THE BLOG

Why Higher Education in the UK Is Nothing More Than a Tick-Box Culture

18/03/2014 11:34 GMT | Updated 17/05/2014 10:59 BST

Imagine this scenario. A patient is in a critical condition, and a surgeon decides to operate. But before she can operate, the rules are that another doctor in the hospital has to review her notes and the patient's history, and agree that an operation is needed. Then she needs a pre-board meeting, where she discusses her conclusions, and a team made up of all of the doctors in her department needs to agree to her decision. Once her decision has passed a pre-board, then it needs to go through a board meeting, where a doctor from another hospital needs to be present to agree to her decision - if there are not enough doctors to form a quorum at this meeting, then this board meeting needs to be re-scheduled. All of this has to be backed-up by a copious amount of paperwork. After all this, she is given the go ahead to operate. But, er, sorry, the patient is dead.

And now imagine this. This is not a rare occurrence. She has to go through this entire process for every single medical decision that she takes.

Does this sound a little far-fetched and ridiculous?

As an academic, I have just as many years of education as a physician or surgeon, yet I have to go through this entire process every time I mark a student's essay or presentation. Not as an occasional audit. No. I have to go through this process for everything I mark. It doesn't matter if I have a year of teaching experience, fifteen, or thirty. I am never going to be trusted to be able to mark an essay. Every time I do, I need a minimum of a second-marker, an external marker, a pre-board and a board meeting to approve what I have done.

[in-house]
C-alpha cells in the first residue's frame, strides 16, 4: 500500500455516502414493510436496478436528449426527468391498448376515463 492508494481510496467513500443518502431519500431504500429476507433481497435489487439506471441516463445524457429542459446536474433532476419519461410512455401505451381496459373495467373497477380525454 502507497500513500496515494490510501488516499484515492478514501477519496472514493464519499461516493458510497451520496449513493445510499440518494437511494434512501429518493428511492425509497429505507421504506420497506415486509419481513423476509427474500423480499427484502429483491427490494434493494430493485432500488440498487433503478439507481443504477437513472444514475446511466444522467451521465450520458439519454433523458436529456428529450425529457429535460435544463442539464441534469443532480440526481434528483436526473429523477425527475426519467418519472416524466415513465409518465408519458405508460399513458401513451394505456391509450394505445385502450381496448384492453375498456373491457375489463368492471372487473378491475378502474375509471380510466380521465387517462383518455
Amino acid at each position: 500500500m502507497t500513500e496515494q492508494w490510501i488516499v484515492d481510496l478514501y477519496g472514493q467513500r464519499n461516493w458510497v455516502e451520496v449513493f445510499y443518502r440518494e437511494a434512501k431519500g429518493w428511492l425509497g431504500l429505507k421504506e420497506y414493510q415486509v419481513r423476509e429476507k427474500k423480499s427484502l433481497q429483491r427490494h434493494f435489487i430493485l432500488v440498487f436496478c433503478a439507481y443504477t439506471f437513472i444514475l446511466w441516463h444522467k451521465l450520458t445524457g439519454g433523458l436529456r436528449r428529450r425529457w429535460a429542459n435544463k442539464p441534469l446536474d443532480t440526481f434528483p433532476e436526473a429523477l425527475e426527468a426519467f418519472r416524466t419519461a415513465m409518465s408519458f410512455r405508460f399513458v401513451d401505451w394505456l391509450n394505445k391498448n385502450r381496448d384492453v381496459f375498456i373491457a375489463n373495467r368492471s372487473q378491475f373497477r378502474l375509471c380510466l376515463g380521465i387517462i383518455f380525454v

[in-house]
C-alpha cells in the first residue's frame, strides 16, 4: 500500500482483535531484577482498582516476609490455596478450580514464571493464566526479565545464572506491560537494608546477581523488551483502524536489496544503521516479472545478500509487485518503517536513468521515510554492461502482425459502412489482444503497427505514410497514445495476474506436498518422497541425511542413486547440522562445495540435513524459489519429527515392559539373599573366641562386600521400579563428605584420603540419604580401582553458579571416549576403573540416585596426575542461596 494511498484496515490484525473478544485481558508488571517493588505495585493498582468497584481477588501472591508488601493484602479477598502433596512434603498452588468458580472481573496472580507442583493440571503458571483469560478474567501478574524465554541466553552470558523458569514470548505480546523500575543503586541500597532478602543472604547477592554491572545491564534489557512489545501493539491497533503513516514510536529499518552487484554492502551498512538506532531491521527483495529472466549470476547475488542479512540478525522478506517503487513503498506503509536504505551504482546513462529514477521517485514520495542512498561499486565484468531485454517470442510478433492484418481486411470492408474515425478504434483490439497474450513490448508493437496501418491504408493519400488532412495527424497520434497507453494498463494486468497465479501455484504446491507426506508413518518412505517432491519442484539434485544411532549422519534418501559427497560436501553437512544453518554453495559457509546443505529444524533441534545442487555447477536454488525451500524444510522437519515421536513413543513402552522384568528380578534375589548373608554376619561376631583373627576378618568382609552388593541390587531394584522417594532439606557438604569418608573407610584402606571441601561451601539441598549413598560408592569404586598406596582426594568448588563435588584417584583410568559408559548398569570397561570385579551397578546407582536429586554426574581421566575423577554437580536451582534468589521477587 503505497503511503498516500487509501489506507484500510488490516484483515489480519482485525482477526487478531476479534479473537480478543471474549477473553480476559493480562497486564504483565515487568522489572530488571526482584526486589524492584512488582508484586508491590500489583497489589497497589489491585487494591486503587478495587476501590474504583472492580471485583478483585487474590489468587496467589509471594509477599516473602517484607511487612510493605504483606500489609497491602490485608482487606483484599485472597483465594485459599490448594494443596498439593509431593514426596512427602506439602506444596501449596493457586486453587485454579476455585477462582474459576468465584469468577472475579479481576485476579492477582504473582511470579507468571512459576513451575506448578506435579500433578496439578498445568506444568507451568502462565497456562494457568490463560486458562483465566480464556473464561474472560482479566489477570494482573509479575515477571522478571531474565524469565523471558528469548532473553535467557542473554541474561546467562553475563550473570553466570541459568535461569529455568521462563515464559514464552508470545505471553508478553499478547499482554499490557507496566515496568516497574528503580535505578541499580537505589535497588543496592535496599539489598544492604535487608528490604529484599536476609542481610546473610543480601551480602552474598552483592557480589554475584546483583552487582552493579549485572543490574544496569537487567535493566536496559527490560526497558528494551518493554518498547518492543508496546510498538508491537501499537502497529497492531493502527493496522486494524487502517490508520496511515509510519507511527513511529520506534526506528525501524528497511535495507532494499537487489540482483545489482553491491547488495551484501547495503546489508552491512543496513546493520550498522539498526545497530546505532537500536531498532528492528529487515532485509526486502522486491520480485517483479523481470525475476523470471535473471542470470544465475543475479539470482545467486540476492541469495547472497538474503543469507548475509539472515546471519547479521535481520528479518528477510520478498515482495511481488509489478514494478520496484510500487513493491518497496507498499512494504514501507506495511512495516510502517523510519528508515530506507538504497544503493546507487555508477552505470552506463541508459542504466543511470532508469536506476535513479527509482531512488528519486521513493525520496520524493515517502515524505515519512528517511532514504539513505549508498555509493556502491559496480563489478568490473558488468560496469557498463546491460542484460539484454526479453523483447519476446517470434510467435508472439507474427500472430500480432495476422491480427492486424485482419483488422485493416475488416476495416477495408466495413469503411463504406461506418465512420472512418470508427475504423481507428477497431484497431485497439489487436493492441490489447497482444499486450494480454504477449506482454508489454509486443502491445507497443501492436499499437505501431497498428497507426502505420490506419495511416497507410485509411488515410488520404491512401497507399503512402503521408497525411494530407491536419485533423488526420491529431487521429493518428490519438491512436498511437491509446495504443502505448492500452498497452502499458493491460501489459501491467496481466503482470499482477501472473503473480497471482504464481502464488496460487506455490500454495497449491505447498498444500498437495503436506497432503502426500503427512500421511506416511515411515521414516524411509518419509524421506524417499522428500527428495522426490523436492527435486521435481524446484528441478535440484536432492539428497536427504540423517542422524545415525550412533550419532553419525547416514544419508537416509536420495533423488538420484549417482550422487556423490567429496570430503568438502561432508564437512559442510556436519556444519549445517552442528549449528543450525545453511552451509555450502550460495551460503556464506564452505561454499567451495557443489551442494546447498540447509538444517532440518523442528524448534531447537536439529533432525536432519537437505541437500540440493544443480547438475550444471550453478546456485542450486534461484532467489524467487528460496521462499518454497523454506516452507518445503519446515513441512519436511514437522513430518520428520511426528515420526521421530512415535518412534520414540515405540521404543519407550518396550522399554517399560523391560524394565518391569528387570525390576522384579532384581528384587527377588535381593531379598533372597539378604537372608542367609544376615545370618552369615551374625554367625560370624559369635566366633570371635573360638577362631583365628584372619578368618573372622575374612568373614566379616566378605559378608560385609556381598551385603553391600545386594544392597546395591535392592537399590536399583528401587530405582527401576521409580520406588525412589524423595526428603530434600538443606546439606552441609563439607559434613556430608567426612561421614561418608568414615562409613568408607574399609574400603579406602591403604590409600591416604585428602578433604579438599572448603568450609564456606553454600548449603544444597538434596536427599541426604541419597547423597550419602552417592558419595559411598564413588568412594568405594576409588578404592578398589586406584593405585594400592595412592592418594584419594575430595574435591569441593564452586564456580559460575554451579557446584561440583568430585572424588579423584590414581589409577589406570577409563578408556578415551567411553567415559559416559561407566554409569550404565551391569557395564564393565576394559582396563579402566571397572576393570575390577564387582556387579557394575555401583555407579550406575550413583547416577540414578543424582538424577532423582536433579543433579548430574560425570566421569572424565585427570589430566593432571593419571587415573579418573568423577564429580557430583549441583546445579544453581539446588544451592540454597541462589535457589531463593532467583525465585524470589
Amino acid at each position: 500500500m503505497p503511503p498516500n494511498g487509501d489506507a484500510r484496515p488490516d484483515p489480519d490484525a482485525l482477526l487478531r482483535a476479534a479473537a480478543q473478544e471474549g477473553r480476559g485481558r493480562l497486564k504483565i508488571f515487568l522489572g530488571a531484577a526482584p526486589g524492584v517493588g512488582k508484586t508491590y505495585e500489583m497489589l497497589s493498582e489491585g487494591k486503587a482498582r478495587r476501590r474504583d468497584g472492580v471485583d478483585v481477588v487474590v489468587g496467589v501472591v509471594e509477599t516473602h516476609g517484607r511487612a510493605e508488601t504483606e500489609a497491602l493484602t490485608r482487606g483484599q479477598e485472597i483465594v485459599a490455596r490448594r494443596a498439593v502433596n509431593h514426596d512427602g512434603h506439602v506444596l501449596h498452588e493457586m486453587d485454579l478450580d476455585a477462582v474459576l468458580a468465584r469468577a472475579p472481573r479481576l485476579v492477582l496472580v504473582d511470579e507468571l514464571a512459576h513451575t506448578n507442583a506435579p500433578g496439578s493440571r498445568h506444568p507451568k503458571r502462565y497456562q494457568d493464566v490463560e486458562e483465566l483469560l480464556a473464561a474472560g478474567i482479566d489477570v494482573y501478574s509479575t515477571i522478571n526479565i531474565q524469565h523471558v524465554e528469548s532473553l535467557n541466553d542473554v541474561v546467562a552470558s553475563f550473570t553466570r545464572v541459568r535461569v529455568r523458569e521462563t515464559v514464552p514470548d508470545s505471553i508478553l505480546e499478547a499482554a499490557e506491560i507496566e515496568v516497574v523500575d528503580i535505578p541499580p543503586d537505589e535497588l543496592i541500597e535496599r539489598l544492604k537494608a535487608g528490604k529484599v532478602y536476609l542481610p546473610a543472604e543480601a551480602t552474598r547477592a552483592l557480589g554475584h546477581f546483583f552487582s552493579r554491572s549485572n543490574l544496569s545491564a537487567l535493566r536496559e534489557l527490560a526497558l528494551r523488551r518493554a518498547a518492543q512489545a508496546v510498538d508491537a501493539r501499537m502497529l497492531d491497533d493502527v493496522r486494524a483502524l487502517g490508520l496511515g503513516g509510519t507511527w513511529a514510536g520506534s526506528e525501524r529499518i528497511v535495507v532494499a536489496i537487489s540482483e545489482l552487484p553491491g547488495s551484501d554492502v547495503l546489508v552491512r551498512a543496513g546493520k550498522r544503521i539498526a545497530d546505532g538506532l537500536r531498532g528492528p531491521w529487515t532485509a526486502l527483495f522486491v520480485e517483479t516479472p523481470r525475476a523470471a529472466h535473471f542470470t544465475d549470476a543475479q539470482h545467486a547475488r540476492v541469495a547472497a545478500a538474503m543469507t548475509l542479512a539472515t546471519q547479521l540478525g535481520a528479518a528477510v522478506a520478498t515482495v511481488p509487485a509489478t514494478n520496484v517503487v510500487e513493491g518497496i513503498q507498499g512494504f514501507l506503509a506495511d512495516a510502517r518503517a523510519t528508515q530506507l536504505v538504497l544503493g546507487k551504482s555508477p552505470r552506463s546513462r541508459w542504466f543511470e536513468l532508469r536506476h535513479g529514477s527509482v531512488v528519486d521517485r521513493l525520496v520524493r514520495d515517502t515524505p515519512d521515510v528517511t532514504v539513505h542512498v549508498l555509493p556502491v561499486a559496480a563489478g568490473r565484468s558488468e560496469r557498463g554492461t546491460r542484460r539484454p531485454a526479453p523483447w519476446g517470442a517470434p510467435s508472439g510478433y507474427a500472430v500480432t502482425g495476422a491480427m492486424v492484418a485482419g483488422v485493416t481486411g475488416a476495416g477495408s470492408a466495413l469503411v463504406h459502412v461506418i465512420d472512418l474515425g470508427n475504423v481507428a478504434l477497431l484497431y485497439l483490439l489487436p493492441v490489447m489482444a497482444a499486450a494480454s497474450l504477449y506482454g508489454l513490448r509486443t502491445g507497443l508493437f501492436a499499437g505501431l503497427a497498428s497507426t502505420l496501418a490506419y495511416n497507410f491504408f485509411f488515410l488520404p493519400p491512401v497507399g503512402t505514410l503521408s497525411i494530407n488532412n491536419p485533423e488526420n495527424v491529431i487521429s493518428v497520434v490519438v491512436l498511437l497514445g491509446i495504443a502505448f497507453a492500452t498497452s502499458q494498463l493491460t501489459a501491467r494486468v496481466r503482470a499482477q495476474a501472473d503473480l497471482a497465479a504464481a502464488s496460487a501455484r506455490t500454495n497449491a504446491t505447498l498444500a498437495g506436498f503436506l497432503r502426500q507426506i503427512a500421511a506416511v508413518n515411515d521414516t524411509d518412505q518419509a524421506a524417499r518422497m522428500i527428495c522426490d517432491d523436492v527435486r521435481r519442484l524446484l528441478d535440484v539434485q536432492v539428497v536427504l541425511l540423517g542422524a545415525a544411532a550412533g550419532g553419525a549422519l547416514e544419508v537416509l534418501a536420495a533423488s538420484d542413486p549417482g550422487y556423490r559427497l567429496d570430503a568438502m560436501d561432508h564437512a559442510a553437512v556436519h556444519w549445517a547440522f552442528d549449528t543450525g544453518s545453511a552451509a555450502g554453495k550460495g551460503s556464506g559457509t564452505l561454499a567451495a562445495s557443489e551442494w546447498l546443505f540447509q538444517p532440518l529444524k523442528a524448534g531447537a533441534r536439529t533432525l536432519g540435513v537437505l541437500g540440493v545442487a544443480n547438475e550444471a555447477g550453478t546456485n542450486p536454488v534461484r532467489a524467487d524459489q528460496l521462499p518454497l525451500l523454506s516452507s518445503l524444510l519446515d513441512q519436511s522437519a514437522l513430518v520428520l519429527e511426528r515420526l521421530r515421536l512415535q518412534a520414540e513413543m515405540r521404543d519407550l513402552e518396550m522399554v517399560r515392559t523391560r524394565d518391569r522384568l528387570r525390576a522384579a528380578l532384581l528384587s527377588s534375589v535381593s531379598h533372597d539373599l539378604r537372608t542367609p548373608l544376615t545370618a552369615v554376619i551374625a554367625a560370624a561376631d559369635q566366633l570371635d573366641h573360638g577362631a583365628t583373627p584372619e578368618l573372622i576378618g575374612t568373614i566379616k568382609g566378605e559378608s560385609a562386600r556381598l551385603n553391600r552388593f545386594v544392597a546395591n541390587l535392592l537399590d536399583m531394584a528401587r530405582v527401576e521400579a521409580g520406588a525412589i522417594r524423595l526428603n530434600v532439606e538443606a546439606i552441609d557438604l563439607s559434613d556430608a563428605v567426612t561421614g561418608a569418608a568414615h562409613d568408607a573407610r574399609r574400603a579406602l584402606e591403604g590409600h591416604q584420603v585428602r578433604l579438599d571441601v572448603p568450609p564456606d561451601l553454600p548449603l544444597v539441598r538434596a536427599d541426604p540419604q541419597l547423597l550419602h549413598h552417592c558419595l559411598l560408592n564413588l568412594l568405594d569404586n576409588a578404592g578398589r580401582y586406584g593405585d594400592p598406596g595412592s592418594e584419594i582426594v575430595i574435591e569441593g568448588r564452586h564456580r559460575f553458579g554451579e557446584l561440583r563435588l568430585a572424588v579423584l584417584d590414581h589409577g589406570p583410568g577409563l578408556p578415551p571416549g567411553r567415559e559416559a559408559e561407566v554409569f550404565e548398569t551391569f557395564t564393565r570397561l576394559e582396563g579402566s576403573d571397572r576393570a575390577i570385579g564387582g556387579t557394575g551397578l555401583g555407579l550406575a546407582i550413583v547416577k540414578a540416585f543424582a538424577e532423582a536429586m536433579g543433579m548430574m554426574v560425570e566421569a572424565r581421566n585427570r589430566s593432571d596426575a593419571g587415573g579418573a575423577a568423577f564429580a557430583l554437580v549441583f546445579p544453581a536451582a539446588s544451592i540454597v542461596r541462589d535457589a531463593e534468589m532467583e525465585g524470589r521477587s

I've now taught in arts and humanities programmes for six years in the United States, and seven in the U.K. The contrasts between the two systems are startling. Even as a PhD student in the States, I made my own syllabus, set my own assessments, and marked my own essays. There was a process of evaluation, certainly. It included professors looking over my syllabus and giving suggestions, if needed. It also included periodic student evaluations and reviews. But it wasn't assumed that I was some kind of slow-learning nitwit bird who no matter if they encountered the same glass window for fifteen years, would keep on smashing right into it, and in proper Britney Spears-style would scratch their head dolefully and say, "Oops I did it again." It was assumed in the States that if I had approximately seven years of post-graduate training, I could more or less be trusted to mark a student's essay.